Fall 1980 • Vol. II No. 4 Poetry |

Sauna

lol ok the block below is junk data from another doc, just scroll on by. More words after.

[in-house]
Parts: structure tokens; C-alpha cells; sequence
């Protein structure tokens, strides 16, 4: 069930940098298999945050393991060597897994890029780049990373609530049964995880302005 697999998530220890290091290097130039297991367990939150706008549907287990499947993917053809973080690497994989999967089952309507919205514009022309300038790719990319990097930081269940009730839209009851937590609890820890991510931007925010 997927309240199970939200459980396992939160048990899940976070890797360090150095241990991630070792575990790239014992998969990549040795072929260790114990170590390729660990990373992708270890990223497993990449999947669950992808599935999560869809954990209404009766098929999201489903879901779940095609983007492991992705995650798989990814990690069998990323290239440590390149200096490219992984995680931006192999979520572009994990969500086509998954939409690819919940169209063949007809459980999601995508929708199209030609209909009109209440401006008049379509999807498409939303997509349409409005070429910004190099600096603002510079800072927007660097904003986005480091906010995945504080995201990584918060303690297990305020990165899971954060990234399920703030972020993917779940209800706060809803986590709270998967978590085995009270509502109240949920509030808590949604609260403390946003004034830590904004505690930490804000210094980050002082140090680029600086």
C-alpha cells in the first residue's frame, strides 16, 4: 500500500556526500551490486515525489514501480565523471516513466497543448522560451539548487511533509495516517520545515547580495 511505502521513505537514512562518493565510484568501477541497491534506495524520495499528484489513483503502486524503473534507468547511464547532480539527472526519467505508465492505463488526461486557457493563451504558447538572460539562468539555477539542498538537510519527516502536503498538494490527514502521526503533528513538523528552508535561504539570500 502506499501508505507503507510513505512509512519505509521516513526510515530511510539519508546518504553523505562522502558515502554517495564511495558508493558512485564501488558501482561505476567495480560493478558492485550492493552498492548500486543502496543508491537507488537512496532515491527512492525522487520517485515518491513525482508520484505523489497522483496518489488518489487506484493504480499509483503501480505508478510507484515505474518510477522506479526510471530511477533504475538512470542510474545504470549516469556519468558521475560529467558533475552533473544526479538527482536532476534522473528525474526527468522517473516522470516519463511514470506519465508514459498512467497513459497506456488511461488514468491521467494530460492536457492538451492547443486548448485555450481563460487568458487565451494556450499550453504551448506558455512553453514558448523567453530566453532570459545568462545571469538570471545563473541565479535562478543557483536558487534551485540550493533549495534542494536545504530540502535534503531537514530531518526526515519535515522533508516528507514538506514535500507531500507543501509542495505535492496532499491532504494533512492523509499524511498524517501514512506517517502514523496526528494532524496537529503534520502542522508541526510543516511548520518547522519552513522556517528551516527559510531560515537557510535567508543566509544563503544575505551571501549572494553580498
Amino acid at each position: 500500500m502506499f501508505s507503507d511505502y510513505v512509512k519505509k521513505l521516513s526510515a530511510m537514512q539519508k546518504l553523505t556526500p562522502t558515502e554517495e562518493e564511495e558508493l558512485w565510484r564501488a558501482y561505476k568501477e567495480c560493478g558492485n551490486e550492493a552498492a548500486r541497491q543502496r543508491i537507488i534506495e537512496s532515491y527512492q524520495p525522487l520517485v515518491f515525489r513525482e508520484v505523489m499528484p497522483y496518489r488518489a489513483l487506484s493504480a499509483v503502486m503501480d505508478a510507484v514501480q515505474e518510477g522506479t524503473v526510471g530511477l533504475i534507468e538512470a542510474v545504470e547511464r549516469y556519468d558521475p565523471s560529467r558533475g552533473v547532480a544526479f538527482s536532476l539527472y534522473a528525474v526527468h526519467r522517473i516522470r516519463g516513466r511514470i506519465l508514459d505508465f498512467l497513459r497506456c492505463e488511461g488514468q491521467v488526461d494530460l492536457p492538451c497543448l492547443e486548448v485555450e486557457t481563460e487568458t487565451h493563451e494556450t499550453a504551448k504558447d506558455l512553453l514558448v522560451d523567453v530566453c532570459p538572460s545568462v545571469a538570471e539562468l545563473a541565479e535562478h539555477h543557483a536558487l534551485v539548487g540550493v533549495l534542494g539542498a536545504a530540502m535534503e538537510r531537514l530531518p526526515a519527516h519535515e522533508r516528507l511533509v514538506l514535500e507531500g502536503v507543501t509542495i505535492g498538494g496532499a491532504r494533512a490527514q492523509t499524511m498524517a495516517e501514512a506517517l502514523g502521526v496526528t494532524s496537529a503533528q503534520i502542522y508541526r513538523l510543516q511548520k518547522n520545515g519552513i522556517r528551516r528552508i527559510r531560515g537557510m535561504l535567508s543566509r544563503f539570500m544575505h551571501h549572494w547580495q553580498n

That winter your old babe joined the health club. In saunas, she and I sweated and stewed, and dryly sized each other up. Steam blue as gentians swirled between our dirty looks. My birthmark, my caesarian scar marked the hide of a sturdy prole, built to last, and I came only as high as her surly heart. She thought to herself, Peasant, shorty, mother of chubby babies. But the hamstrings stood out in her hunter's legs. Her skin was all fired up from a decade of gutsy martinis. Her nose flipped, a miracle, a little crown princess of rhinoplasty, but nothing else was holding its own. The miles bumped down everything that youth zooms up. I thought: Old tart with dirty money, and kohl in her crow's-feet. I loved to watch her being massaged. The no-nonsense Finn fell on her like a mother bear, pounded her into blubbering scarlet jellies. Then, in the shower, a loofah's ape hand rubbed her raw, wiped her clean of prints. I did manic jumping jacks while she coiled wounded in black towels, Ma

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